Westover’s Don Mills has 59 tackles and four tackles for loss this season for the Patriots, who are hosting a playoff game for the first time in history.
Getting to know Don Mills
Q: What’s your favorite food?
A: “Steak and Potatoes.”
Q: What’s your favorite movie?
A: “The Matrix.”
Q: Who is your favorite entertainer (movie star, comedian, singer etc)?
A: “Will Smith.”
Q: Who is your favorite NFL player?
A: “I don’t really have a favorite right now. I used to like Stephen Davis (former Redskins and Panthers running back).”
Q: If you were stranded on an island, who would you want to be with you?
A: (Singer/songwriter) “Mariah Carey… before she got married.”
Q: Who is the person you owe everything to?
A: “My parents; Don Mills Sr. and Evette Mills.”
If Don Mills Jr. wanted to be known, he got his wish.
It may have started in 2010 when Mills was a sophomore and first-year starter at Westover playing against Dougherty. Backpedaling from his middle linebacker position, Mills came up and layed out a receiver running a crossing route, a hit he remembers as one of his biggest.
“As soon as he caught the ball — Wham!,” Mills said, replicating the hit by throwing his shoulder into an invisible ball carrier. “The whole crowd, both sides, said, ‘Oooooh.’ ”
After that, the hits just kept coming. Mills had a breakout season in his junior campaign, recording 118 tackles en route to an All-Region selection in 1-AAA.
“I like to make sure people know that I’m on the field,” Mills said.
They know. It’s nearly impossible not to see Mills’ No. 40 reading and reacting, shedding blockers and flying to the ball. Mills, a 6-foot, 212-pound inside linebacker, epitomizes the position with his physicality and mental sharpness. The number of all-region linebackers with a 3.9 GPA taking AP Calculus has to be a short list.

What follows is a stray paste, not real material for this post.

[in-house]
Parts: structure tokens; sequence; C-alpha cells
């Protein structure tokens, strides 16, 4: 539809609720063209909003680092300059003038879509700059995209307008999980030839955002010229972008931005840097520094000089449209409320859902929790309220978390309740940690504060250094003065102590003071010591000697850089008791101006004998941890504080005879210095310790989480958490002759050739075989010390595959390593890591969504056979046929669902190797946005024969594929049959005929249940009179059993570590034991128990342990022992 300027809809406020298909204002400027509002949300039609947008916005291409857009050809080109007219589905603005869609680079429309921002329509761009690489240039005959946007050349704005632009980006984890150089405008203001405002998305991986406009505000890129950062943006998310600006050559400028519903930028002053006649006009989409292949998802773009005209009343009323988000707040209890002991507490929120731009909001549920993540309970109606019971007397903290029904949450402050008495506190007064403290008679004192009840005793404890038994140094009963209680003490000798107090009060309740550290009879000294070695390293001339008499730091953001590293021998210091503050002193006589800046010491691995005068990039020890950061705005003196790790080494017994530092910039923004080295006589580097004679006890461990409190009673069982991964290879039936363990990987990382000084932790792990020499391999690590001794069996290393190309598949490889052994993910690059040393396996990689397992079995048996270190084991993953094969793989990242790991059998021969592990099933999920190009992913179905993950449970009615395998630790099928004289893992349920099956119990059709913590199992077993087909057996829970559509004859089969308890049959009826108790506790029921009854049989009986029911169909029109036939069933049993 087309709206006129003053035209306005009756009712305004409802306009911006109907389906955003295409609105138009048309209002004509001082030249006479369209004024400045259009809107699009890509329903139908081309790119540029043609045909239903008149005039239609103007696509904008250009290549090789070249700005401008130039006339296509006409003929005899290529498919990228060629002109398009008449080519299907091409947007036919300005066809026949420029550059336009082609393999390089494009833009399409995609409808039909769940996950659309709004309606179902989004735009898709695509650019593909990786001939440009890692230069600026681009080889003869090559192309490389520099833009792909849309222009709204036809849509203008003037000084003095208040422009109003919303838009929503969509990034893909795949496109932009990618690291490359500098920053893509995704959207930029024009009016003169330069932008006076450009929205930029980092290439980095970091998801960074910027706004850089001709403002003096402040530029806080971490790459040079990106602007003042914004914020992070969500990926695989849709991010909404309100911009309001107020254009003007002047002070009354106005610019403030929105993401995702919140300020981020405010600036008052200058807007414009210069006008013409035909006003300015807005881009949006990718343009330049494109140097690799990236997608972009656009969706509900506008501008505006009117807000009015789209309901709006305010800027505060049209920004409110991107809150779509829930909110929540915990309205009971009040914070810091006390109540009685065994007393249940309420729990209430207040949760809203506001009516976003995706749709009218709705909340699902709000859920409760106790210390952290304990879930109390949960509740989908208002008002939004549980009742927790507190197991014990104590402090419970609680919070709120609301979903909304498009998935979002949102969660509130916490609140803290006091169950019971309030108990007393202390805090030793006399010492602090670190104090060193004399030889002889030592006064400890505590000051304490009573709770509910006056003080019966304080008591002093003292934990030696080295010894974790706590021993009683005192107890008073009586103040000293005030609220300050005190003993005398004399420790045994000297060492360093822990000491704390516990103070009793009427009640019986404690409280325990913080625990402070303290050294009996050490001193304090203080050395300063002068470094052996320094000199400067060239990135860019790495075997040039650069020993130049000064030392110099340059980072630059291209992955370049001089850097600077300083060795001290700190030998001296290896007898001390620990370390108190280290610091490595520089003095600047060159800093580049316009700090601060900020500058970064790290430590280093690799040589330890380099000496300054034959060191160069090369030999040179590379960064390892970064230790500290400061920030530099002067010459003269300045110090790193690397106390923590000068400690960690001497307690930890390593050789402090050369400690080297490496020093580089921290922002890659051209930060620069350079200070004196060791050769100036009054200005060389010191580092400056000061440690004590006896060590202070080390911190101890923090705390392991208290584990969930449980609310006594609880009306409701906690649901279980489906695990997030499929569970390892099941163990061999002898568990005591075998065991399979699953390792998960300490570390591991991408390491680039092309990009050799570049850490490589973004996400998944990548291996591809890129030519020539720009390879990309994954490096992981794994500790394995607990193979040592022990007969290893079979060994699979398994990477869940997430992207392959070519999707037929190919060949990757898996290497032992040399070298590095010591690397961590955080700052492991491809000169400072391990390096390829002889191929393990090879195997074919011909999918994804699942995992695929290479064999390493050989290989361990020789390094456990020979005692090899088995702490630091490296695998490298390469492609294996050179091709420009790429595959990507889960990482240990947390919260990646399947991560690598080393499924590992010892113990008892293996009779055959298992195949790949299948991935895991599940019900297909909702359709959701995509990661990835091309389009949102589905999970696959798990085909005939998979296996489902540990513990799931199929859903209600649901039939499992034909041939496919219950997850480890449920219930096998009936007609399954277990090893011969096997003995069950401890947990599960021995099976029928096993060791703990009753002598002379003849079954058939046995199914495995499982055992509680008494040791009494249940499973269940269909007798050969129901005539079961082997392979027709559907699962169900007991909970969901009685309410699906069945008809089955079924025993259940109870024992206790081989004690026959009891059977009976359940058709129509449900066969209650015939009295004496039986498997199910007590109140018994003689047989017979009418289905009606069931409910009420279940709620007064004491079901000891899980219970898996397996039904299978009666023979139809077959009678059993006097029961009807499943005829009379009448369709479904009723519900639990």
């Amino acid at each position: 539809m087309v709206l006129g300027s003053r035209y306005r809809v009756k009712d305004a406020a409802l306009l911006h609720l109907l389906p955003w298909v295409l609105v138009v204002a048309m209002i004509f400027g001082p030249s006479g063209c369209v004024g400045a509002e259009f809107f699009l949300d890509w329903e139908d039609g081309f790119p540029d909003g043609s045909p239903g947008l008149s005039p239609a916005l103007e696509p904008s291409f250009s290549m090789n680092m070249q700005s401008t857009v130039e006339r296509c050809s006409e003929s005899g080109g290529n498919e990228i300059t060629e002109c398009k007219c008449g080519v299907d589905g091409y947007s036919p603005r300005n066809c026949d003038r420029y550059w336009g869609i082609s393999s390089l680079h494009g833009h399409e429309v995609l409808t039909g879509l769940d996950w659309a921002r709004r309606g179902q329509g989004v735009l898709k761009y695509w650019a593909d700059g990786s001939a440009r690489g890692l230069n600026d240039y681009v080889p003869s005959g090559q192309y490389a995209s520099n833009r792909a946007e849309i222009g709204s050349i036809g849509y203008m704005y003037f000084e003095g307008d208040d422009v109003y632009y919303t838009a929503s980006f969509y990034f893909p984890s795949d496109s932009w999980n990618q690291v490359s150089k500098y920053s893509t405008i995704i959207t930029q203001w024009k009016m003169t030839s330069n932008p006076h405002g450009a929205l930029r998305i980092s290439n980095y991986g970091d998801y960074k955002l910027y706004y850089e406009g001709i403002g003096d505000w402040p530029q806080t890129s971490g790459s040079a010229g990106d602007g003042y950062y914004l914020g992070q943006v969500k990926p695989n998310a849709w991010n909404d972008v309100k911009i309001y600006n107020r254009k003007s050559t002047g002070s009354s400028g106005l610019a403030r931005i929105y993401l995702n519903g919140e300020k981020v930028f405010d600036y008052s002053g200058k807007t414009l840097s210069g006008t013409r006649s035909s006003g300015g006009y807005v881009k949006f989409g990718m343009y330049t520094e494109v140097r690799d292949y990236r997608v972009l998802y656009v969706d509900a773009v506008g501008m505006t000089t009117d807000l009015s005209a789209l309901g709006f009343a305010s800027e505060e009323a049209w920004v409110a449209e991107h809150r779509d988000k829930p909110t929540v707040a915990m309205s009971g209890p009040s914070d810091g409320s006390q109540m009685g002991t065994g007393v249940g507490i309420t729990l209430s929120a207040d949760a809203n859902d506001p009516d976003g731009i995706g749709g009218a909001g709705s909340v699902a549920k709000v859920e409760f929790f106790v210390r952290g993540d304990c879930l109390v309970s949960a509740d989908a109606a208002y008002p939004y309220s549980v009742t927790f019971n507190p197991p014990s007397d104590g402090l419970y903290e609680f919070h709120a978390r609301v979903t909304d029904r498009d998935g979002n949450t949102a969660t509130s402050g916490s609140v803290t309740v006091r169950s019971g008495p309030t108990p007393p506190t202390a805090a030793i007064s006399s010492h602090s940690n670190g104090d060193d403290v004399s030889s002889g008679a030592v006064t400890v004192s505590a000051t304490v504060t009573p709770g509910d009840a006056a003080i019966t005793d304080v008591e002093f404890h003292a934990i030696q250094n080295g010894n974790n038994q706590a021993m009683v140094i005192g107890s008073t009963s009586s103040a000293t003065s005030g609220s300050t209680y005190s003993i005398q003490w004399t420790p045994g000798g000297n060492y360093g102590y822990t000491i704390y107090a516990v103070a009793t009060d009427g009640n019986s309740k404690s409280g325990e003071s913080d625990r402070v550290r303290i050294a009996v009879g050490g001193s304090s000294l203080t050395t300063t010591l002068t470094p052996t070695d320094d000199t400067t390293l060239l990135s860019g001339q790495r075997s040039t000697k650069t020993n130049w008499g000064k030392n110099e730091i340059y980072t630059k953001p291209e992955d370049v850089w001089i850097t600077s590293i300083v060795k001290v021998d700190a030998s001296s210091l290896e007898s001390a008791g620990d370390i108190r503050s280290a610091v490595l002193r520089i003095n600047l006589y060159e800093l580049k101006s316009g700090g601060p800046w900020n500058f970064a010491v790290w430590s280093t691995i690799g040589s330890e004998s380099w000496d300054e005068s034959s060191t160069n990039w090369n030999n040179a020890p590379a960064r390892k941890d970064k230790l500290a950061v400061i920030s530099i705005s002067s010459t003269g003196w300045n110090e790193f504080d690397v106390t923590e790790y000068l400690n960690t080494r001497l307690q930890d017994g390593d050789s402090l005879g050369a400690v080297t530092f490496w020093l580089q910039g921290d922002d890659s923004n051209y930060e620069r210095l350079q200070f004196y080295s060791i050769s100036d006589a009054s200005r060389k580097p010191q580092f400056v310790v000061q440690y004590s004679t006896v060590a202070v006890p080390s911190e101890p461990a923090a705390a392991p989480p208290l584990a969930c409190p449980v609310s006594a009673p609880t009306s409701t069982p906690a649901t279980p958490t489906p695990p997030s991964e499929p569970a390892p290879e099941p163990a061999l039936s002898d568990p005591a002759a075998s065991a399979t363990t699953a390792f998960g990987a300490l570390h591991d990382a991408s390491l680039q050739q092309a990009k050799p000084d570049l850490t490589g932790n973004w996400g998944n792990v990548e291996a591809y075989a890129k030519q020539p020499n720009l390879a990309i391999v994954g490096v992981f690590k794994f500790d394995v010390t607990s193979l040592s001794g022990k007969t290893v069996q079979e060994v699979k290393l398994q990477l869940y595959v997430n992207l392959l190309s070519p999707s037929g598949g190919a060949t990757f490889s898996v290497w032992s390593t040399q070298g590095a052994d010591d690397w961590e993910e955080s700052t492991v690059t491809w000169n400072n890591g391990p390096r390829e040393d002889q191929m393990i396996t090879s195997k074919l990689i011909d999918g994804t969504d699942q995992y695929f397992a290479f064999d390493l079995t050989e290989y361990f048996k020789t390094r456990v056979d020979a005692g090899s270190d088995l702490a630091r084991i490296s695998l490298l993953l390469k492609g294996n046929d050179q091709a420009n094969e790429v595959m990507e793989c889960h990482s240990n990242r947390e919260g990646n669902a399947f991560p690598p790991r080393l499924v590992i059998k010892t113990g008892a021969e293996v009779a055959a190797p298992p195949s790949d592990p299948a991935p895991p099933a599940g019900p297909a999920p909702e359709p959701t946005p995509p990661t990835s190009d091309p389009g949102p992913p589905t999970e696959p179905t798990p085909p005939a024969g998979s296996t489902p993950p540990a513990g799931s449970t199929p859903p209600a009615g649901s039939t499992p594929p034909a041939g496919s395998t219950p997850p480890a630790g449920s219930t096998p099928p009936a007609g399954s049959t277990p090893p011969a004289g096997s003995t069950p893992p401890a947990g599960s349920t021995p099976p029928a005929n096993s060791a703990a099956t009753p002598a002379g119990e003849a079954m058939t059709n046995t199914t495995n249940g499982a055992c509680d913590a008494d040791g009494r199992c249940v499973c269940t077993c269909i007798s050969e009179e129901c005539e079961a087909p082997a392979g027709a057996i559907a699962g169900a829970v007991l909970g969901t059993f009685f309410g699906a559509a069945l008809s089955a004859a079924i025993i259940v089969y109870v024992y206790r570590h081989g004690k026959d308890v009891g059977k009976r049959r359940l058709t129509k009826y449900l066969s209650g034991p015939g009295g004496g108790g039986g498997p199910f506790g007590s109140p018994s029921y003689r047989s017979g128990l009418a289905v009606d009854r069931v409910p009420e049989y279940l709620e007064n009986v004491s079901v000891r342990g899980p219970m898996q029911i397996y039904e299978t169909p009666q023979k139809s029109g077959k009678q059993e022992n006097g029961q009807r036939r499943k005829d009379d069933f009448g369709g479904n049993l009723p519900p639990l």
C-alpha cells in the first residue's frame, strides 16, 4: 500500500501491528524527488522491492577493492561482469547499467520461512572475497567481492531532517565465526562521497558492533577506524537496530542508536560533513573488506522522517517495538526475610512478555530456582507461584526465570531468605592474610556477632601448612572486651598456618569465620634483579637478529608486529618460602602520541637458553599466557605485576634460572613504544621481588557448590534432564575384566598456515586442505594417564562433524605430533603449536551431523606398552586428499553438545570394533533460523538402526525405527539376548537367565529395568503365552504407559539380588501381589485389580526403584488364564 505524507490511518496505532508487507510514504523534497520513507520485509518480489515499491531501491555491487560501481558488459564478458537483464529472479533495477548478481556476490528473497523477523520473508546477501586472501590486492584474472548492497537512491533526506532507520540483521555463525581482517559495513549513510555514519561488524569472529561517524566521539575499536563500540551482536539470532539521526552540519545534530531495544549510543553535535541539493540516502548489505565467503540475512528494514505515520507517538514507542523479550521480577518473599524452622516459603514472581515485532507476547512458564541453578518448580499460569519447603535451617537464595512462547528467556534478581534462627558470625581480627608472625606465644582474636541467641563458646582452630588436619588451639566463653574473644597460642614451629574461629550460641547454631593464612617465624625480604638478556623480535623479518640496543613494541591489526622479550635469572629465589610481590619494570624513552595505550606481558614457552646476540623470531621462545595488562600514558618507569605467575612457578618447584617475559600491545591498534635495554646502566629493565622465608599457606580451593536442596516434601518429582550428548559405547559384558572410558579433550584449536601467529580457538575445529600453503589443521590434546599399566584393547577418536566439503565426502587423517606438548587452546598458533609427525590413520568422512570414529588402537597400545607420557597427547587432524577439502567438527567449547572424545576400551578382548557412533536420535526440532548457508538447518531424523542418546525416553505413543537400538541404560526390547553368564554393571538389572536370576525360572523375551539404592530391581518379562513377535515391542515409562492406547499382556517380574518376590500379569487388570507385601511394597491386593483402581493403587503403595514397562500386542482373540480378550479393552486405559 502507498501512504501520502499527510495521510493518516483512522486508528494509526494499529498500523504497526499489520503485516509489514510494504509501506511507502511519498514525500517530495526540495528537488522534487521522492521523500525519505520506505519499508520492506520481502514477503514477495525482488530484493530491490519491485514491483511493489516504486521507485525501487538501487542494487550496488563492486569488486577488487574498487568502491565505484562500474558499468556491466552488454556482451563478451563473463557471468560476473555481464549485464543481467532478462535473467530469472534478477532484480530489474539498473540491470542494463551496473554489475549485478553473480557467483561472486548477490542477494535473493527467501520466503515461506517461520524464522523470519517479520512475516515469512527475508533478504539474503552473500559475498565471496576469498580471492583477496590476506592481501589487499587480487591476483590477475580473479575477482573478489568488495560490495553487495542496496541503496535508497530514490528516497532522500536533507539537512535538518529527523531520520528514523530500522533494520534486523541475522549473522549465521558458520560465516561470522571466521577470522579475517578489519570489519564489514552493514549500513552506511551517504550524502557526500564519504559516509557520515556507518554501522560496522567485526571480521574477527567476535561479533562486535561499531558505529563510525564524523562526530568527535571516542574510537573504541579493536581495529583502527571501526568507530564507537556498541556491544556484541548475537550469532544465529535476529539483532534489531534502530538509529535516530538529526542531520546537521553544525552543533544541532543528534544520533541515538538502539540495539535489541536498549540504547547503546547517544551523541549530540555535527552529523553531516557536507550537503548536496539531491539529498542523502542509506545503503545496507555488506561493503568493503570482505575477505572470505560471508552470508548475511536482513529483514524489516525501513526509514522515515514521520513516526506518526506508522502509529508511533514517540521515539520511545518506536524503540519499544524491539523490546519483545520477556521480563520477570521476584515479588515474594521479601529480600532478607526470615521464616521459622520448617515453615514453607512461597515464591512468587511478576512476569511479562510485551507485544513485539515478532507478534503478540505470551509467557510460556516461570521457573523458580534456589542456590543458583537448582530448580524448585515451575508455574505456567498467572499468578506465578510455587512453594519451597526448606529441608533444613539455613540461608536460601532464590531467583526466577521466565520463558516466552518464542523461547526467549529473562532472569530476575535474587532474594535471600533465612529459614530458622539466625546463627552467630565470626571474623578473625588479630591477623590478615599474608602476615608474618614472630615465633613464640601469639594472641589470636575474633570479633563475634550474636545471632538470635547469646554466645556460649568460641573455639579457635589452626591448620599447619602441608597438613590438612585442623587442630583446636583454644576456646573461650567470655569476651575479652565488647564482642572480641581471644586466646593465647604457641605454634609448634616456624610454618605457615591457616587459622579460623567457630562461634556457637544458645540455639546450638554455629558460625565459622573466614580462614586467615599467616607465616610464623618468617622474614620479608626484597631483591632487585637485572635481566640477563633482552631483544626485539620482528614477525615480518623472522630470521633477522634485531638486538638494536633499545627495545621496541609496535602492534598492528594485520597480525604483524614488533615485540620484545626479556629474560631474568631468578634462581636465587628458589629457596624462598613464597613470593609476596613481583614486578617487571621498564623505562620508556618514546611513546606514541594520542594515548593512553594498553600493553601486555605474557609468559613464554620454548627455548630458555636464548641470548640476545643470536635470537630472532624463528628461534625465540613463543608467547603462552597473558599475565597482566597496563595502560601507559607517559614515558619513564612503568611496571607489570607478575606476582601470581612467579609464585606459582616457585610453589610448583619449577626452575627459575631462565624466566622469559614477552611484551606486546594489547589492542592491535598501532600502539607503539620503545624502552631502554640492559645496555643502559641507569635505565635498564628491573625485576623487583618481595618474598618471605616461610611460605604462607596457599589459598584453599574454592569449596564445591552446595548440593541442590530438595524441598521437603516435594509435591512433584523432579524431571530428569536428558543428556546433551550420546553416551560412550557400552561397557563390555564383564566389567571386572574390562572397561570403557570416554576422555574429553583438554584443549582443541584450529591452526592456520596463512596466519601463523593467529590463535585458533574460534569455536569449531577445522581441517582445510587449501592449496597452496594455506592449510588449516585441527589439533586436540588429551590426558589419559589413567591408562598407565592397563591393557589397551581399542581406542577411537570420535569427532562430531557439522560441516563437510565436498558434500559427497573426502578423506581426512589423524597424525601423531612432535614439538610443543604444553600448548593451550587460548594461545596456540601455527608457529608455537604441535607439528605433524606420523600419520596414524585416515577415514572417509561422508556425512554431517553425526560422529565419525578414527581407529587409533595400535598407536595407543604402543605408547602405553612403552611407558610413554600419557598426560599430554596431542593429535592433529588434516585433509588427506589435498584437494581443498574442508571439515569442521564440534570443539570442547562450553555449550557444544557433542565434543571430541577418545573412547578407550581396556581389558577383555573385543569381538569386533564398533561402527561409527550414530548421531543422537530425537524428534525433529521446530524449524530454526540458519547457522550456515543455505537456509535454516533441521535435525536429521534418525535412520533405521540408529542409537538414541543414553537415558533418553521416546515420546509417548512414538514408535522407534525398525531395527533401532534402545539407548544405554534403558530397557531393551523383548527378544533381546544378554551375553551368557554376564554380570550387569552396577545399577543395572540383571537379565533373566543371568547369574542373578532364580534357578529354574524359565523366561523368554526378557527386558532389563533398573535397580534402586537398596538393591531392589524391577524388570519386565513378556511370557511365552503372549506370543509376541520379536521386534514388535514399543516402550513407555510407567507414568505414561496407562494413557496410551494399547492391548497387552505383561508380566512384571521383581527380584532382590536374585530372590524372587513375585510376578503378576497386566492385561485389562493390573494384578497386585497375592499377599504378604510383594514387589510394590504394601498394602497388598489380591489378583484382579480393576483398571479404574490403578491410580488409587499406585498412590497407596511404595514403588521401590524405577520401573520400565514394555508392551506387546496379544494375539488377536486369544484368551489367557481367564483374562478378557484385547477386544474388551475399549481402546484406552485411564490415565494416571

“I don’t think I’ve coached a linebacker as smart as he is,” Westover head coach Octavia Jones said. “That position is almost like a quarterback on that side of the ball. It’s very important to have somebody that can think and set the other players’ (defensive alignment).”
A hamstring injury to start the season forced Mills to miss the first two games of the season and limited him in the third.
The Patriots (6-3, Region 1-AAAA No. 2 seed) started 1-2, giving up 35 points per game. In the next five games with Mills back healthy, Westover has allowed 19.3 points.
“Not having him the first couple of games really hurt us,” Jones said. “His leadership ability on the field was definitely missing. Just having his presence on the field, the guys seem to get up and play when he’s out there.”
Despite missing almost two full games and reinjuring the hamstring twice after returning, Mills has tallied 59 tackles with four tackles for loss.
He didn’t play, along with three other starters, in a week two, 34-12, loss to Jonesboro, which may have to return to Albany to face the Patriots in the first round of the GHSA Class AAAA playoffs.
Mills moved to Albany from North Carolina and grew up in a military family, his father a ground supply officer with the U.S. Marine Corps who also played for the U.S. Naval Academy. The impact of home life with a military man has rubbed off on Mills on Friday nights.
“I guess it started with discipline at the house,” Mills said. “Being able to control my emotions and being self-disciplined really helps me on the field.”
“His mom and dad have both instilled a lot of discipline and it definitely shows in his attitude and his mentality that he brings to the game,” Jones added.
Off the field, Mills has shown the ability to study in the classroom and the film room. Knowing his opponent each week through film study is one of his biggest attributes.
“I like to study the game plan,” Mills said. “Coach says it’s like the cheat sheet to the test. Some plays I know what the offense is going to do before they do it and I shout it out to my defense.”
College coaches have inquired about Mills playing outside linebacker at the next level, Jones said. No official offers have been extended, but some Division I schools have shown interest and Jones is sure somebody will be getting a smart and talented linebacker come February.
Wherever he ends up, the journey for Mills has been a good one. He saw two 3-7 seasons at Westover his first two years, then a 4-6 record last season.
Now, the Patriots are 6-3 and can win seven or more games for just the second time in the last 20 years with a victory in Saturday night’s Senior Night at Hugh Mills against Albany.
“It’s satisfying,” said Mills of the Pats’ second place finish in the region, the highest finish ever for the school. “My whole class, when we came as freshman, we knew Westover didn’t have the best records in the past, but all of us wanted to win. Our goal is still a state championship.”